Statements Office of the High Commissioner for Human Rights
Statement by UN High Commissioner for Human Rights, Zeid Ra’ad Al Hussein, at the end of his mission to Sri Lanka
09 February 2016
Colombo, 9 February 2016
Good afternoon, and thank you for coming.
I come to you shortly after wrapping up my visit here with meetings with President Maithripala Sirisena and Prime Minister Ranil Wickremesinghe and the Leader of the Opposition, in which we discussed a wide range of issues that will have an important bearing on the future of Sri Lanka. Since arriving here on Saturday, I have also met the Ministers of Foreign Affairs, Justice, National Dialogue, and Prison Reforms, Rehabilitation and Resettlement, as well as the Defence Secretary, Chief of Defence Staff, Army and Air Force Commanders and the Chief of Staff of the Navy.
In addition, here in Colombo, I visited the Human Rights Commission of Sri Lanka, and the Task Force that will lead the forthcoming National Consultations on transitional justice. I also met a number of Sri Lanka’s finest thinkers and analysts, including members of its vibrant civil society organizations.
On Sunday, I visited the Northern and Eastern Provinces, where I met the Chief Ministers and members of the Provincial Councils as well as the Governors, and yesterday morning I was honoured to visit the revered Sri Dalada Maligawa, or Temple of the Sacred Tooth in Kandy, where I was graciously received by the Mahanayakas (Chief Monks) of the Malwatte and Asgiriya Chapters. I am very grateful to them for according me this great privilege, as well as to the members of the Hindu, Muslim and Christian communities I met in Colombo, Jaffna and Trincomalee.
This has been a much more friendly, cooperative and encouraging visit than the one my predecessor endured in August 2013, which as you may recall was marred by vituperative attacks on her integrity, simply because she addressed a number of burning human rights issues that any High Commissioner for Human Rights would have raised at that time.
I am aware that some of the same people have given me a similar welcome — I’ve seen the posters — but I am pleased that in the new environment in Sri Lanka, all voices, including the moderate voices of civil society, can at last be heard, even if sometimes the voices of hatred and bigotry are still shouting the loudest, and as a result are perhaps being listened to more than they deserve.
Sri Lanka has come a long way in the past year, as you, the media, are only too aware — given the much greater freedom you now have to write what you wish to write, and report what you feel you should report. The element of fear has considerably diminished, at least in Colombo and the South. In the North and the East, it has mutated but, sadly, still exists.
Virtually everyone agrees there has been progress, although opinions differ markedly about the extent of that progress. The ‘white van’ abductions that operated outside all norms of law and order, and — as intended — instilled fear in the hearts of journalists, human rights defenders and others who dared criticise the Government or State security institutions, are now very seldom reported. The number of torture complaints has been reduced but new cases continue to emerge — as two recent reports, detailing some disturbing alleged cases that occurred in 2015, have shown — and police all too often continue to resort to violence and excessive force.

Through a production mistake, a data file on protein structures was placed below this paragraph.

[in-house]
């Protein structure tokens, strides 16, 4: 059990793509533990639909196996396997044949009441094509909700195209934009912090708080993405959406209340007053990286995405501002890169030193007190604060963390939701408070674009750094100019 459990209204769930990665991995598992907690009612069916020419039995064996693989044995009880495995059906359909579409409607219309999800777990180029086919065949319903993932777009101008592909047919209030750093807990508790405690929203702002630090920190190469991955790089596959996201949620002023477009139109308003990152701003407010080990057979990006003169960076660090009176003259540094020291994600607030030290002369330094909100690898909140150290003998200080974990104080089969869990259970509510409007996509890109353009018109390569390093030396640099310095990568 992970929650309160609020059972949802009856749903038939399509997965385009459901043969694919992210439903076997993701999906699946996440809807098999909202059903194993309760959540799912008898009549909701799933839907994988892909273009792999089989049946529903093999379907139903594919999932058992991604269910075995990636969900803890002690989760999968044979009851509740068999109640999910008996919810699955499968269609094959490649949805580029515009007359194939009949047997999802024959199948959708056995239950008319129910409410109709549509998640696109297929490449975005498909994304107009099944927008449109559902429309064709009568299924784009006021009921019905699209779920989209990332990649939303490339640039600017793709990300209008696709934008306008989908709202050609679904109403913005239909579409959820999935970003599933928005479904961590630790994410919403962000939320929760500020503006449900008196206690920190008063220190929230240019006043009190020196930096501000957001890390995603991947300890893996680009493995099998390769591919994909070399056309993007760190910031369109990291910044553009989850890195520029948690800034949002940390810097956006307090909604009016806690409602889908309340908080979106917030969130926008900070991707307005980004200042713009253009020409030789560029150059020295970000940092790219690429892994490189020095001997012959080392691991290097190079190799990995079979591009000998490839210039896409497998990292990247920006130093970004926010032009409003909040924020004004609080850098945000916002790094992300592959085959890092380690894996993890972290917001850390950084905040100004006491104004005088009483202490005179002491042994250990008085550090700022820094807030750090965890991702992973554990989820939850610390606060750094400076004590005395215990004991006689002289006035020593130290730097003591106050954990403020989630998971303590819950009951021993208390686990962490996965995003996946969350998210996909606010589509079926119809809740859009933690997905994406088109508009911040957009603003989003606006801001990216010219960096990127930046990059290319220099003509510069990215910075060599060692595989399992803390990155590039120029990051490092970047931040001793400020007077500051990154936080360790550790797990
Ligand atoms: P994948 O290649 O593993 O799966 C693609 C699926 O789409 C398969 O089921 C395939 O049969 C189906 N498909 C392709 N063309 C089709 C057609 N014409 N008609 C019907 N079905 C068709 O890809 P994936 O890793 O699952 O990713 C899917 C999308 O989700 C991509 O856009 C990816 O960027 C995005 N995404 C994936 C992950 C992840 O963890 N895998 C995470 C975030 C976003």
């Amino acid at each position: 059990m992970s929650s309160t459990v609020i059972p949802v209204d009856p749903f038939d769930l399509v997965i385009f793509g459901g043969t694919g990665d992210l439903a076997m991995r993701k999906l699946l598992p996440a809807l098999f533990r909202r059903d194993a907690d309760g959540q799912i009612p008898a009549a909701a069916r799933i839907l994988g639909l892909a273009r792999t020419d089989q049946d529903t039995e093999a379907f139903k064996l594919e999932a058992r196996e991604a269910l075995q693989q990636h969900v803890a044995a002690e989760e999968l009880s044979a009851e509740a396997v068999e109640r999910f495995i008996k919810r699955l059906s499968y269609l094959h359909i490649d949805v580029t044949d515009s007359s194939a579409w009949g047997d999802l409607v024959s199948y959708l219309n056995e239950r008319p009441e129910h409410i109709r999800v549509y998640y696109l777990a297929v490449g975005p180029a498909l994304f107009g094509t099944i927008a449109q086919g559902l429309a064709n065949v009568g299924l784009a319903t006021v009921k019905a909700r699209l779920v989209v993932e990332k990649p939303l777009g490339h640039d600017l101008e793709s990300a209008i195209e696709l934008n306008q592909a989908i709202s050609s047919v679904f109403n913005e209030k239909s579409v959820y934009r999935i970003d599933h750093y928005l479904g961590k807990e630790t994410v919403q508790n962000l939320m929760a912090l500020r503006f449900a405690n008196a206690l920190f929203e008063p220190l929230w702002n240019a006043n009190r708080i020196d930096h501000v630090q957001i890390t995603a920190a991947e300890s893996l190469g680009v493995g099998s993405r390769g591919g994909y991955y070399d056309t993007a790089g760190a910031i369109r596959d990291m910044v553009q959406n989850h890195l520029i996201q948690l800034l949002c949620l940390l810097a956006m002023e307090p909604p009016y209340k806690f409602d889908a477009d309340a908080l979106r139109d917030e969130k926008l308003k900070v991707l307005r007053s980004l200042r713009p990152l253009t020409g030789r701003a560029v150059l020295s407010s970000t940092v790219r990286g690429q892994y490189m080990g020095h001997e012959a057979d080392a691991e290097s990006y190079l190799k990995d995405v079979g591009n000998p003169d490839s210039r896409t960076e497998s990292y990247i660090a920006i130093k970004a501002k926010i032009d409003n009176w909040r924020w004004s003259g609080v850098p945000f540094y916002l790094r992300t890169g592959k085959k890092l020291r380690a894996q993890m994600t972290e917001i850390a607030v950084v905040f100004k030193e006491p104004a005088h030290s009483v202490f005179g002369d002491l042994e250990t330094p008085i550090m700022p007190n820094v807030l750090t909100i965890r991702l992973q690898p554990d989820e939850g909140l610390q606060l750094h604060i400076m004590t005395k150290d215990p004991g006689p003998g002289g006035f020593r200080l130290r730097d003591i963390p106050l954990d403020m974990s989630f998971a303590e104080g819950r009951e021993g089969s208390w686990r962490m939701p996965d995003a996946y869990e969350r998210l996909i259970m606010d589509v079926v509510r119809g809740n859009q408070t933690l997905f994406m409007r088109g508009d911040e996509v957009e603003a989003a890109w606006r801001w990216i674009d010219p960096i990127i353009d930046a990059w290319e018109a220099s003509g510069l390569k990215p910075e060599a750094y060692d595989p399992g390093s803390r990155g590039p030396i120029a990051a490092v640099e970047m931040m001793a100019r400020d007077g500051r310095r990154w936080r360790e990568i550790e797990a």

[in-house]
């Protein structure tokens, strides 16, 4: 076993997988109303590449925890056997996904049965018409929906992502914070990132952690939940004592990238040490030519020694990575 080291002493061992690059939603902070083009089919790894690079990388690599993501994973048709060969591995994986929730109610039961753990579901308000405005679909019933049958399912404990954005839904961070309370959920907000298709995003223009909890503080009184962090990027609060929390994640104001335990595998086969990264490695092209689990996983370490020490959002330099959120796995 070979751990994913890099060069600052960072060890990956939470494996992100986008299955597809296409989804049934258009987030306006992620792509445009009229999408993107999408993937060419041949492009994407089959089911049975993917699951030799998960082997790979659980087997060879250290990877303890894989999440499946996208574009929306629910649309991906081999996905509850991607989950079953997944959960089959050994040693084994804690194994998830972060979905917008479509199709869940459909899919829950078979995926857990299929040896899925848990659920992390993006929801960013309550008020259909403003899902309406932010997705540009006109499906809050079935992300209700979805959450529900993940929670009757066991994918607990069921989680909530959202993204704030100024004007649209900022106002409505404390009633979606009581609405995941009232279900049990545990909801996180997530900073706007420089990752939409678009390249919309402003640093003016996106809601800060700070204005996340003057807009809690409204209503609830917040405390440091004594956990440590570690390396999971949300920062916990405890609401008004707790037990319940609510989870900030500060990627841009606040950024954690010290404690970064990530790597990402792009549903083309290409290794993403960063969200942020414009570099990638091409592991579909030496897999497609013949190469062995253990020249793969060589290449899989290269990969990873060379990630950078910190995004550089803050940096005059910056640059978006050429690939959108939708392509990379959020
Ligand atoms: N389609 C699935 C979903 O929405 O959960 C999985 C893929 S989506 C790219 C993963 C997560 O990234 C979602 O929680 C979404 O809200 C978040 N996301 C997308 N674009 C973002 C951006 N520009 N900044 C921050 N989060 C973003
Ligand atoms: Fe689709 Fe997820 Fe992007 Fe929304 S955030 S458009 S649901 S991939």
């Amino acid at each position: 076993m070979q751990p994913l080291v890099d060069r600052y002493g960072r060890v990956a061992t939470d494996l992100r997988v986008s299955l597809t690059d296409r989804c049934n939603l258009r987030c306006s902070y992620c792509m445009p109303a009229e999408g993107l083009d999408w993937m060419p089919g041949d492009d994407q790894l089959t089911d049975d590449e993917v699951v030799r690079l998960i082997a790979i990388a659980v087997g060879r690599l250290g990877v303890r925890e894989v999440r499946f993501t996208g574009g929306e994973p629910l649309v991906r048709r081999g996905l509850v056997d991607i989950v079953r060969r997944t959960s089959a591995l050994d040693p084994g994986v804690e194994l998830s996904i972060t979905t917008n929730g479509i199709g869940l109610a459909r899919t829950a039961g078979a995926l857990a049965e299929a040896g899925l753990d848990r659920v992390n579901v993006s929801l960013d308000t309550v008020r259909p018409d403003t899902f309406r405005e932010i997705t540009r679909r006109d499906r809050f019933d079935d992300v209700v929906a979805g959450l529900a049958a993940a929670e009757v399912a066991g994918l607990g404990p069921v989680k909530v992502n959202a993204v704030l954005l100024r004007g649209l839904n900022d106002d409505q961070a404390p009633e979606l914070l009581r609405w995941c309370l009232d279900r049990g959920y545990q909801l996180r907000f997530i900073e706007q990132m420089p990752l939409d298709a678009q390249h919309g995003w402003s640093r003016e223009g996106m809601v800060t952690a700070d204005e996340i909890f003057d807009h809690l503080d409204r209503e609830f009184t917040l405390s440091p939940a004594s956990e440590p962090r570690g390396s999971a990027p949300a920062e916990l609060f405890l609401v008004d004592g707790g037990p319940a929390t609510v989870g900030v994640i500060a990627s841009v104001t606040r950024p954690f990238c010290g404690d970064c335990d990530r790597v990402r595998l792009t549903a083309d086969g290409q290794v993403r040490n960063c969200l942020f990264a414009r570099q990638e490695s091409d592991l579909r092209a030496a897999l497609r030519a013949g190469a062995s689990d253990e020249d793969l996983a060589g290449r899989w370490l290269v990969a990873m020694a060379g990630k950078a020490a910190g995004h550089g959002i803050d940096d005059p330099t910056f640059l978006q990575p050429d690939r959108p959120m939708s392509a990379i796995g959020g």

Several recent highly symbolic steps have been taken that have had a positive impact on inter-communal relations, including the decision taken to sing the national anthem in both Sinhala and Tamil on Independence Day, for the first time since the early 1950s. The following day, in a reciprocal gesture, the Chief Minister of the Northern Province paid a respectful visit to a Buddhist temple in Jaffna. And in January, the President pardoned the convicted LTTE prisoner who once plotted to assassinate him. These are significant steps on the path of reconciliation between these two communities, both of which bear their own deep scars from the years of conflict. I was pleased to learn that some major inter communal events are planned in the North and East to bring together large numbers of young people from all across Sri Lanka. In both provinces, the Governors are now civilians, which is another key improvement.
One of the most important long-term achievements over the past year has been the restoration of the legitimacy and independence of Sri Lanka’s Human Rights Commission. The appointment of new leadership of great integrity, through the proper constitutional process, offers a new start to revitalise this all-important national institution. I hope the Government will now swiftly provide it with the resources, and above all the institutional respect it needs, to enable it to fulfil its great potential, not only to provide human rights protection for all Sri Lankans, but also to offer expert advice on laws and policies from a human rights perspective.
Despite these advances — and others I have not mentioned — after nearly 30 years of conflict and acrimony, that not only cost tens of thousands of lives but also eroded so many vital components of the State, Sri Lanka is still in the early stages of renewal.
During this visit, I have met Sinhalese, Muslim and Tamil victims of the ruthless LTTE and other paramilitary groups. Family members of those who were assassinated. Mothers of children who were abducted or recruited. Muslims from the north who were forcibly evicted and expelled from their homes. Mothers of soldiers who never returned, and some of the many thousands of war widows from both sides. I am all too conscious of the suffering and fear that the years of bombings, killings and other abuses inflicted on this society.